woods. We grow two different choice species of “chix.” The sulphur shelf is bright orange on the top and bright yellow (like sulphur) on its underside. It grows on tree stumps and sometimes on the side of trees. As it ages it can get a bit woody, so just take the soft outer edges. The Cincinnatus is pale orange on the top and off-white to white on the underside. It is usually found on the ground clinging to roots. This species is tender all the way through to the center and the entire mushroom can be eaten. Both mushrooms are meaty and fabulous. They have the texture of chicken and can be used in any dish that calls for chicken.
“Chicken” with Rosemary and Garlic
by Maxine Stone • Serves 8
- 1 cup wild rice
- 3 cups water
- 2 tablespoons plus 1 tablespoon butter
- 1 medium onion
- 2 large garlic cloves
- 2 cups Chicken of the Woods cleaned and sliced
- ¼ cup sherry (or more!)
- 1 sprig fresh rosemary
- Salt and pepper
- 1 tablespoon capers
Boil the wild rice with 1 tablespoon butter and a pinch of salt, covered, on low heat for 55 minutes. Start preparing the remainder of the recipe about 15 minutes before the rice is done.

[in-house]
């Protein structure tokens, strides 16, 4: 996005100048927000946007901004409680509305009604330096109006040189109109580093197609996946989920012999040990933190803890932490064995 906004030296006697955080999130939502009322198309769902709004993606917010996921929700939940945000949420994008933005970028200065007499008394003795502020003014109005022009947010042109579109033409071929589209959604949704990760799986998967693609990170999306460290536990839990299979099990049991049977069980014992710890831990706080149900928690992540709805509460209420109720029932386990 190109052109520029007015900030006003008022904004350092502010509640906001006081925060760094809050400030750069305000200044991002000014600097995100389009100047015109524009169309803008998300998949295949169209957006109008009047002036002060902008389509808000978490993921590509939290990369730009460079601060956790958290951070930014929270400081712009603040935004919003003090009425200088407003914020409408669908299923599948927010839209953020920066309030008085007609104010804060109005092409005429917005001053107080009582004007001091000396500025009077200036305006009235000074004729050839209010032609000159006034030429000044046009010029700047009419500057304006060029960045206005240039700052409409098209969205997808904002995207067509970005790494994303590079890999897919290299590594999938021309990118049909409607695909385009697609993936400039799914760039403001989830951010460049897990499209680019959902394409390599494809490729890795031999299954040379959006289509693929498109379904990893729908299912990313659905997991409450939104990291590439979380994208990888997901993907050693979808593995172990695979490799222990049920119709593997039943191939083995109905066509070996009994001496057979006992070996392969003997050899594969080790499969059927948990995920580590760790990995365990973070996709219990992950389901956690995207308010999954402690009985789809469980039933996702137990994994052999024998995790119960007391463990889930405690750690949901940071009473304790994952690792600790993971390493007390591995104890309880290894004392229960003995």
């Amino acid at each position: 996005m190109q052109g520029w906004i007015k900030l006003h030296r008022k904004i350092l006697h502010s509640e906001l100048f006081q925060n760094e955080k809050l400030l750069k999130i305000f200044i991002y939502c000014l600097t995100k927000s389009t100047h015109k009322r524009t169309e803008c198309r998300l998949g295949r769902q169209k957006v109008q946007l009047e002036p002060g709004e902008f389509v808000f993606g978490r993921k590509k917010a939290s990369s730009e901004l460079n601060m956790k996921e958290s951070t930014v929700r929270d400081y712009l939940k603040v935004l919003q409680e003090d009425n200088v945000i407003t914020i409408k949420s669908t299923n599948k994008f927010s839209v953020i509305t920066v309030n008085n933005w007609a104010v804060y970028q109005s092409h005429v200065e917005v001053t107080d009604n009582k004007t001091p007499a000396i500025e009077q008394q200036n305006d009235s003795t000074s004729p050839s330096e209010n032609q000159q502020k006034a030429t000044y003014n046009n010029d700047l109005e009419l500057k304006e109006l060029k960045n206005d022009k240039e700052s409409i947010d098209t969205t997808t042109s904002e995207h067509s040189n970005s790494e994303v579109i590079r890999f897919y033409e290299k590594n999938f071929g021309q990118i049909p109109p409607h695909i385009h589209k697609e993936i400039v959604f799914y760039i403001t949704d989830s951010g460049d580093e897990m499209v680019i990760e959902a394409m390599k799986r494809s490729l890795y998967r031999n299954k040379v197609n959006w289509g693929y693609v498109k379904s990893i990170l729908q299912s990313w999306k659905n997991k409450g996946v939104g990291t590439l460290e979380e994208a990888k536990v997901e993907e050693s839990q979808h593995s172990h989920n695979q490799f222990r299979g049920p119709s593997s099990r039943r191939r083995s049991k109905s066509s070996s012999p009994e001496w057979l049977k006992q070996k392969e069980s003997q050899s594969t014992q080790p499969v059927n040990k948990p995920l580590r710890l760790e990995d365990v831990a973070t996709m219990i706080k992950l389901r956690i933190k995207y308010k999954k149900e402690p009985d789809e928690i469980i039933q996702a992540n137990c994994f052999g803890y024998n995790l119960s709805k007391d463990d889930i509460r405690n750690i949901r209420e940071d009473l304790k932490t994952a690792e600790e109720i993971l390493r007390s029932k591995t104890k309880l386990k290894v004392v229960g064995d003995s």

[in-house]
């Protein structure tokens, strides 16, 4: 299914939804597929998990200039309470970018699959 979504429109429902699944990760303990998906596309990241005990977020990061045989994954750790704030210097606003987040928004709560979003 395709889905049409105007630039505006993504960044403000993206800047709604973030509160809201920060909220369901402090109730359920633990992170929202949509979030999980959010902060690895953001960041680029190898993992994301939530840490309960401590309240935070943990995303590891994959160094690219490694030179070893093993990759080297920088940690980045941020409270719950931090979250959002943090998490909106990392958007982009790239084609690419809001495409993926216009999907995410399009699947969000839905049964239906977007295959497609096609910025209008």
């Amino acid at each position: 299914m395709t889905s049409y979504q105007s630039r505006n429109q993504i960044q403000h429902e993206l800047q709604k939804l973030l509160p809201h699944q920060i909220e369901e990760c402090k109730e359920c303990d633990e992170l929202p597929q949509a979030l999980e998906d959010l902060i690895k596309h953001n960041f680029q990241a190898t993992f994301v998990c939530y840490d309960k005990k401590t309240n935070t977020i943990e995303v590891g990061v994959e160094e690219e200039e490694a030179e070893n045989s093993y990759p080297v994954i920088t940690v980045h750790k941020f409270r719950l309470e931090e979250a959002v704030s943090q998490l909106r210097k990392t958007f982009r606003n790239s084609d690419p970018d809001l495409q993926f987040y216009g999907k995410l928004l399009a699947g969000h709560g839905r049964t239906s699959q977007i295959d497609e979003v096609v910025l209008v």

Split the onion down the center from the top, so that it separates into strips instead of rings, and slice. Crush or chop the garlic. Sauté the mushrooms for 5–10 minutes, until almost tender. Add the onions and garlic, and sauté. Add the 2 tablespoons butter, sherry, rosemary, and salt and pepper to taste. Turn the heat down just a bit, and cook until the liquid has evaporated. Remove pan from the heat and toss in the capers.
Pile the wild rice onto a serving platter, pile the sautéed mushroom mixture on top, and serve.
Blewits are a bit less common. They are a violet-tan color. They like open areas, paths and mulch piles. I found my first in a mulch pile in my backyard. That was a happy day! They have a delicate flavor and can be used well with pasta or grains.
If you find an edible mushroom but don’t have a recipe for it, I always suggest cooking it up in some onion and butter. Sauté until it gives off its liquid and this liquid evaporates.
Black Trumpets are small, very dark and hard to see. But once you find one, you’ll probably find a lot more. You may see your first in rocky, mossy hillsides. These mushrooms look fragile, but they are not. The taste is a little chewy and yet delicate. Since their color is so dark, they look beautiful in foods with contrasting color, such as scrambled eggs or squash soup.